• “I learned a lot of new topics and found this class really useful. Usually when I attend a class or an in person event I learn new things but no where near this class. Thanks for a great class.”


Module 1: Horizontal Partitioning Strategies

The first module has us looking at the problem space and the primary areas of interest – the workload and the varying access patterns that drive our partitioning strategies and architectures. Topics covered include:

  • Workloads / time-based data patterns
  • Horizontal partitioning: motivation?
  • Horizontal partitioning (partitioned views or partitioned tables)
  • Functional partitioning

Module 2: Partitioned Views

While partitioned views are the original and “old way” of partitioning – first available in SQL Server 7.0 – there are still many reasons to consider their use. This module will introduce them as well as discuss their requirements and limitations. Topics covered include:

  • Creating partitioned views
  • Check constraints (filtering)
  • Verify constraint is “trusted”
  • Partitioned view challenges
  • Stored procedure estimates and recompilation

Module 3: Partitioned Tables

Partitioned tables are the “newer” way of partitioning – available from SQL Server 2005 onward – and while they are the newer feature with many benefits, there are still limitations (even in the latest version!) that make fully understanding their architecture critical for VLTs. Partitioned tables are a bit more complicated to learn as there are many features that are designed for them. This module will introduce the structures and the syntax for creating them as well as their requirements and limitations but later modules will cover some of their complementary features. Topics covered include:

  • Range-based partitioned tables
  • Partition function
    • Left or right?
    • Partitioning: date column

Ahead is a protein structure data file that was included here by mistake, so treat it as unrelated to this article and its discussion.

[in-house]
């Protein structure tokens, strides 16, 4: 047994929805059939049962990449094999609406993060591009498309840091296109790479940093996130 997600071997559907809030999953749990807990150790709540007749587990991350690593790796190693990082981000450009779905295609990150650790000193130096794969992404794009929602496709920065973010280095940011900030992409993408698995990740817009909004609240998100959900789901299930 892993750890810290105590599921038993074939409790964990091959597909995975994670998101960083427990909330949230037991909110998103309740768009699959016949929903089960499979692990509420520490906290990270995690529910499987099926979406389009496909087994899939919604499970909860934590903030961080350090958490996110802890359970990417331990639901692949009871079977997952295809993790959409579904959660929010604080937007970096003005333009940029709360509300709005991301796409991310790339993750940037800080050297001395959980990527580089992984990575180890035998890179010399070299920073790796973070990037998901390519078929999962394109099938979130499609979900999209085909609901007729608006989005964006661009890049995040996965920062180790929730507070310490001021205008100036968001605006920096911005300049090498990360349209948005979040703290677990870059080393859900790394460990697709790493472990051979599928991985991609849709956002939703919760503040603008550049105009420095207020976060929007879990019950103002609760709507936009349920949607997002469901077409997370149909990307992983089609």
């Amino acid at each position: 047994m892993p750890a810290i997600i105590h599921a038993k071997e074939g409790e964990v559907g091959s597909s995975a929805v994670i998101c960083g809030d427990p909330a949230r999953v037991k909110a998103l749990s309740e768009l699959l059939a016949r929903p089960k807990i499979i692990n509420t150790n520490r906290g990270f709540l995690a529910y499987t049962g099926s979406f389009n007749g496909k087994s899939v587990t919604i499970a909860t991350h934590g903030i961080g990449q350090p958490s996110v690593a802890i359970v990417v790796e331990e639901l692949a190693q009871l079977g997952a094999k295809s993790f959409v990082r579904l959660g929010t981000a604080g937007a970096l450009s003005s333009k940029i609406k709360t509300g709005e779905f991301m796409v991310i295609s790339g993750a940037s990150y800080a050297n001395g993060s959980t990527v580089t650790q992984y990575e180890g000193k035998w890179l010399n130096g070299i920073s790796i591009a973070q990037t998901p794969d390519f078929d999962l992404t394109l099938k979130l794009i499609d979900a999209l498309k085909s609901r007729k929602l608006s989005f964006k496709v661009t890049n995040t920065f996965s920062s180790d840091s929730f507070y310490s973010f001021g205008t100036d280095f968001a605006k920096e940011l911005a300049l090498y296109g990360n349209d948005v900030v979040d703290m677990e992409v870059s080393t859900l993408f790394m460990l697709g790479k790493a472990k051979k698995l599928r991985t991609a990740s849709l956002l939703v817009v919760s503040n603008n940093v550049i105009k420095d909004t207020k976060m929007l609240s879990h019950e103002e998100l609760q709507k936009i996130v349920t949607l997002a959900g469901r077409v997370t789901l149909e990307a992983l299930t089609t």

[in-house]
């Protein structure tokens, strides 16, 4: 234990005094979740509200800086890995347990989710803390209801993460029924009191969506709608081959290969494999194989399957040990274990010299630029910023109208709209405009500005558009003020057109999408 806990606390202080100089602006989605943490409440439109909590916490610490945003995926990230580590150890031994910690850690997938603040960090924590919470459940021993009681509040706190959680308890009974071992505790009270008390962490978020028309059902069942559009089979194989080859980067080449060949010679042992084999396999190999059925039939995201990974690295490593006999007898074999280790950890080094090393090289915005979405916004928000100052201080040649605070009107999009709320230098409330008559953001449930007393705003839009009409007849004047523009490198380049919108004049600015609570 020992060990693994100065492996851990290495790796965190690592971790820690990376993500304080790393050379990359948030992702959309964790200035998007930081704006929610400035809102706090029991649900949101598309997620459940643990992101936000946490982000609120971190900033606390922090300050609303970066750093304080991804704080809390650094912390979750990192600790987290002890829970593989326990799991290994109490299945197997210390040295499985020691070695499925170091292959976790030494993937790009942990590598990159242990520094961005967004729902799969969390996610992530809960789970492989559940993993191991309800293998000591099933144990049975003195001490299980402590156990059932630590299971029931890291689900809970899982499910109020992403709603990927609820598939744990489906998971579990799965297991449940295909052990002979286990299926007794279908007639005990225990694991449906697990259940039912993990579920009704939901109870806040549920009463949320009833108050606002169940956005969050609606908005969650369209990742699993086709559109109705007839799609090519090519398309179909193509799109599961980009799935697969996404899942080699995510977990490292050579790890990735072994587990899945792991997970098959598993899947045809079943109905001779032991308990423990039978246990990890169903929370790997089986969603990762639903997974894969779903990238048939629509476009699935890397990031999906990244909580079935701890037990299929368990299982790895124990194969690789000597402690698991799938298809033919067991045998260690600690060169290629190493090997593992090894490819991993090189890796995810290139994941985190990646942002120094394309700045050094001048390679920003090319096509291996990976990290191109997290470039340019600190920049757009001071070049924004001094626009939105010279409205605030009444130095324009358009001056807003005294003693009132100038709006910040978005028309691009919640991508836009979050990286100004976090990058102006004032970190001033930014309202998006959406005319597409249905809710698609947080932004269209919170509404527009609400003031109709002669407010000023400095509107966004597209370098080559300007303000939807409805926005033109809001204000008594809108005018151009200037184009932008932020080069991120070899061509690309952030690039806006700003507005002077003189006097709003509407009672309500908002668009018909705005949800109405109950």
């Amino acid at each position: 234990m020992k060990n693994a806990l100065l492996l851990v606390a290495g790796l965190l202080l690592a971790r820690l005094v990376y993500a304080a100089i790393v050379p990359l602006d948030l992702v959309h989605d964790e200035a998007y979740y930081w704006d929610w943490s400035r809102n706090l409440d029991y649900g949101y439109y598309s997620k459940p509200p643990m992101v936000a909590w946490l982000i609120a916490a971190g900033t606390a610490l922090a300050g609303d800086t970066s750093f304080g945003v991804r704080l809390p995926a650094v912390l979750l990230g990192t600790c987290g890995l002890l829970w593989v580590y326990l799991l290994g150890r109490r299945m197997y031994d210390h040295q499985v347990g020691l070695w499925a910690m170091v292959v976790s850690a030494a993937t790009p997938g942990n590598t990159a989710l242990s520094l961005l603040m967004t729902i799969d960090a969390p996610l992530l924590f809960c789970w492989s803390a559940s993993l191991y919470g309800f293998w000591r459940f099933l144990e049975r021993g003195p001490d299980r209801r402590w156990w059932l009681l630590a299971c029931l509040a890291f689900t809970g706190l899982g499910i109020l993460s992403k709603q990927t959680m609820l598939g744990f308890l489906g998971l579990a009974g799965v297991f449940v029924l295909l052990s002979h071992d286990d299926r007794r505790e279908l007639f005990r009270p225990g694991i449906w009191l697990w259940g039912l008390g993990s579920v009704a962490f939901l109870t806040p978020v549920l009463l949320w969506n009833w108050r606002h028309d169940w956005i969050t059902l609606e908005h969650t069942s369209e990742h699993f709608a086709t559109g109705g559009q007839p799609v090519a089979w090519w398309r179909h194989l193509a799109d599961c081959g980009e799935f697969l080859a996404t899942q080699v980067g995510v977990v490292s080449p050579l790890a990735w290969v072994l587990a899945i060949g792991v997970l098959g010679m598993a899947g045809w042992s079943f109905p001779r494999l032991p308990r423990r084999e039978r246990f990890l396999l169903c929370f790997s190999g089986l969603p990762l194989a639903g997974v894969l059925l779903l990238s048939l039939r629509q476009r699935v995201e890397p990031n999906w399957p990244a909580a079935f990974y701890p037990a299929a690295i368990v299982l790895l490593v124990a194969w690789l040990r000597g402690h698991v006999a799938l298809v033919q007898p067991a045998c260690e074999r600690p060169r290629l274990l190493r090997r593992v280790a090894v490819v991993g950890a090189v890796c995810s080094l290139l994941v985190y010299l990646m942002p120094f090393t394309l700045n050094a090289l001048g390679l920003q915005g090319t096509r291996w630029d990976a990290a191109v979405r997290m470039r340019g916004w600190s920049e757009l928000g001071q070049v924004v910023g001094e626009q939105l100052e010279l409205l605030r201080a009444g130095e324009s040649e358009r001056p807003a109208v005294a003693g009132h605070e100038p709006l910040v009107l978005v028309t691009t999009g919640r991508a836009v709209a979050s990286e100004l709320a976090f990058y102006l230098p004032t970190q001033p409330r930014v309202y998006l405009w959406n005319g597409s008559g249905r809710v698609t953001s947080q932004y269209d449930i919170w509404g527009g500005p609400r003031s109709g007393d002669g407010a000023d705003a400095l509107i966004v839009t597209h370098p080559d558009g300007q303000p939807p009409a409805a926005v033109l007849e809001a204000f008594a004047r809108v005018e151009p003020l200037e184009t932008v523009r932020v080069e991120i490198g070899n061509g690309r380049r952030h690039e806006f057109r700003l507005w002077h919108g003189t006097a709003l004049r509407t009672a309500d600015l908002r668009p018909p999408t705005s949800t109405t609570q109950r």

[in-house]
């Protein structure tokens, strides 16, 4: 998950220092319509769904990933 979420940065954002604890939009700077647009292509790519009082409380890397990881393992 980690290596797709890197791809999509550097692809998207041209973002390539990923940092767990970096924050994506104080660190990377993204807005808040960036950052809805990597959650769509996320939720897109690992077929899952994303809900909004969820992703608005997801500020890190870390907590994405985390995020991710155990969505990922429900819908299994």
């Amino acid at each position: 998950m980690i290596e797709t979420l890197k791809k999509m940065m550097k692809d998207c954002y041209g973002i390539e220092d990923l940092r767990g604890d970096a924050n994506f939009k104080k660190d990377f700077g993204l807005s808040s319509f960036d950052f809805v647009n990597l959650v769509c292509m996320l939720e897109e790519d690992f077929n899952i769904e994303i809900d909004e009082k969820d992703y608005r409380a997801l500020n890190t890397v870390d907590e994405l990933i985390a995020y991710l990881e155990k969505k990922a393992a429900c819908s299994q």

• Partition scheme
    • Aligned schemes
    • Storage-aligned schemes

Module 4: Tables, Indexes, Keys, and Relationships

Verifying relationships, defining keys, and knowing exactly where your data resides becomes more and more difficult when you have more complicated architectures. Additionally, creating indexes becomes more important. In this module we’ll look at the concerns and considerations you’ll have to make with your existing structures to support your desired partitioning strategy. Topics covered include:

  • Partitioning keys
  • Primary and foreign keys
  • Relationships
  • Partitioned object indexing strategies
  • Verifying partition data / location

Module 5: Implementing the Sliding Window Scenario

As time moves forward, data changes. New data is added and old data needs to: be deleted, be archived, or just become less and less used. How do you deal with this? Topics covered include:

  • The Sliding Window Scenario
  • The Sliding Window Scenario with partitioned tables
  • The Sliding Window Scenario with partitioned views
  • Switching data IN
    • Staging area/loading in a heap
    • Why load into a staging area?
  • Switching data OUT
    • For archiving
    • For removal
  • The Sliding Window Scenario key points

Module 6: Key Partitioning Concerns and Considerations

Even with everything we’ve discussed there are still other related features that might give you grief, that’s where this module comes in. We’ll go over some of the special considerations and even some of the things that are often confused with partitioning (like filtering) and why they may or may not be used in some situations. Topics covered include:

  • Special considerations for partitioned tables
  • Online operations, indexes, and partitioning
  • Incremental statistics updates
  • Partition-aligned index views
  • Partitioned table with filtered indexes
  • Interval subsumption
    • Partitioning / fast-switching

Module 7: Partitioning Techniques Combined

Ultimately, the most effective partitioning solutions are those where a layered approach is used. This architecture combines the best of both features and subsequently resolves all of their negatives. Topics covered include:

  • Partitioning: partitioned views vs. partitioned tables
  • Damaged “partitions” on Enterprise Edition
  • Functionally partitioning data
  • Other features and partitioning
  • Partitioning for performance

Module 8: Review

We will have covered a lot of content in our course but what should you do from here before you implement a partitioned solution? I’ll give you an ordered set of scripts and written exercises/lab that will give you a practical approach to partitioning so that your adequately prepared for your next VLT discussion!

  • Review
  • Self-paced study
  • Lab exercises